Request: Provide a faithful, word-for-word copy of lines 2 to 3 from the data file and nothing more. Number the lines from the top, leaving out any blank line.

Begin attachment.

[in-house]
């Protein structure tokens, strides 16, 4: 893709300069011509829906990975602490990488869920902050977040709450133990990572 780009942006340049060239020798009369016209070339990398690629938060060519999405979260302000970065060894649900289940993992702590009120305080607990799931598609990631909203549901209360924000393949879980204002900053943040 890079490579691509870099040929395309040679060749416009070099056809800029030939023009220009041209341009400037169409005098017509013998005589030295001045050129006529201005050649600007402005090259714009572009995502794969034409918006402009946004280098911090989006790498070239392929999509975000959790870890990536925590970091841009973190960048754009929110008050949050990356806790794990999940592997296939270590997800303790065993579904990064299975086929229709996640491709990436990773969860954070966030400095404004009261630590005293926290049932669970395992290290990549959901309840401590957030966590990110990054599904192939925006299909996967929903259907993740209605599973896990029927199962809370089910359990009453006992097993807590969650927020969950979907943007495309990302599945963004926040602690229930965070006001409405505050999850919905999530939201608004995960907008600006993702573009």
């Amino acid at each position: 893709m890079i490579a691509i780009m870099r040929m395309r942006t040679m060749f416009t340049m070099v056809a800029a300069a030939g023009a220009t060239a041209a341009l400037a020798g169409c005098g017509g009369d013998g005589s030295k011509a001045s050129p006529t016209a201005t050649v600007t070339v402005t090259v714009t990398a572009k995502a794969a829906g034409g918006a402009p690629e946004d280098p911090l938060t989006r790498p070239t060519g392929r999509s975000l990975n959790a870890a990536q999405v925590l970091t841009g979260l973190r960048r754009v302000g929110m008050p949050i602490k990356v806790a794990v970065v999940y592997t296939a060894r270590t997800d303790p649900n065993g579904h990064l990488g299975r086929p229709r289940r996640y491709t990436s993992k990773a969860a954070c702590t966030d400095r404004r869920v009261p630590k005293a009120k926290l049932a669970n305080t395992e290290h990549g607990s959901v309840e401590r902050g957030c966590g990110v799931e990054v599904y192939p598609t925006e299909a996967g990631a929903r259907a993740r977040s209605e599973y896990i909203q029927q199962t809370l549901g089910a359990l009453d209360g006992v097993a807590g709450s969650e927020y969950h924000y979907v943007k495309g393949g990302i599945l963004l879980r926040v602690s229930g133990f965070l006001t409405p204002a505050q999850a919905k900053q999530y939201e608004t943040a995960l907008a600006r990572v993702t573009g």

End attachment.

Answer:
């Protein structure tokens, strides 16, 4: 893709300069011509829906990975602490990488869920902050977040709450133990990572 780009942006340049060239020798009369016209070339990398690629938060060519999405979260302000970065060894649900289940993992702590009120305080607990799931598609990631909203549901209360924000393949879980204002900053943040 890079490579691509870099040929395309040679060749416009070099056809800029030939023009220009041209341009400037169409005098017509013998005589030295001045050129006529201005050649600007402005090259714009572009995502794969034409918006402009946004280098911090989006790498070239392929999509975000959790870890990536925590970091841009973190960048754009929110008050949050990356806790794990999940592997296939270590997800303790065993579904990064299975086929229709996640491709990436990773969860954070966030400095404004009261630590005293926290049932669970395992290290990549959901309840401590957030966590990110990054599904192939925006299909996967929903259907993740209605599973896990029927199962809370089910359990009453006992097993807590969650927020969950979907943007495309990302599945963004926040602690229930965070006001409405505050999850919905999530939201608004995960907008600006993702573009």
């Amino acid at each position: 893709m890079i490579a691509i780009m870099r040929m395309r942006t040679m060749f416009t340049m070099v056809a800029a300069a030939g023009a220009t060239a041209a341009l400037a020798g169409c005098g017509g009369d013998g005589s030295k011509a001045s050129p006529t016209a201005t050649v600007t070339v402005t090259v714009t990398a572009k995502a794969a829906g034409g918006a402009p690629e946004d280098p911090l938060t989006r790498p070239t060519g392929r999509s975000l990975n959790a870890a990536q999405v925590l970091t841009g979260l973190r960048r754009v302000g929110m008050p949050i602490k990356v806790a794990v970065v999940y592997t296939a060894r270590t997800d303790p649900n065993g579904h990064l990488g299975r086929p229709r289940r996640y491709t990436s993992k990773a969860a954070c702590t966030d400095r404004r869920v009261p630590k005293a009120k926290l049932a669970n305080t395992e290290h990549g607990s959901v309840e401590r902050g957030c966590g990110v799931e990054v599904y192939p598609t925006e299909a996967g990631a929903r259907a993740r977040s209605e599973y896990i909203q029927q199962t809370l549901g089910a359990l009453d209360g006992v097993a807590g709450s969650e927020y969950h924000y979907v943007k495309g393949g990302i599945l963004l879980r926040v602690s229930g133990f965070l006001t409405p204002a505050q999850a919905k900053q999530y939201e608004t943040a995960l907008a600006r990572v993702t573009g």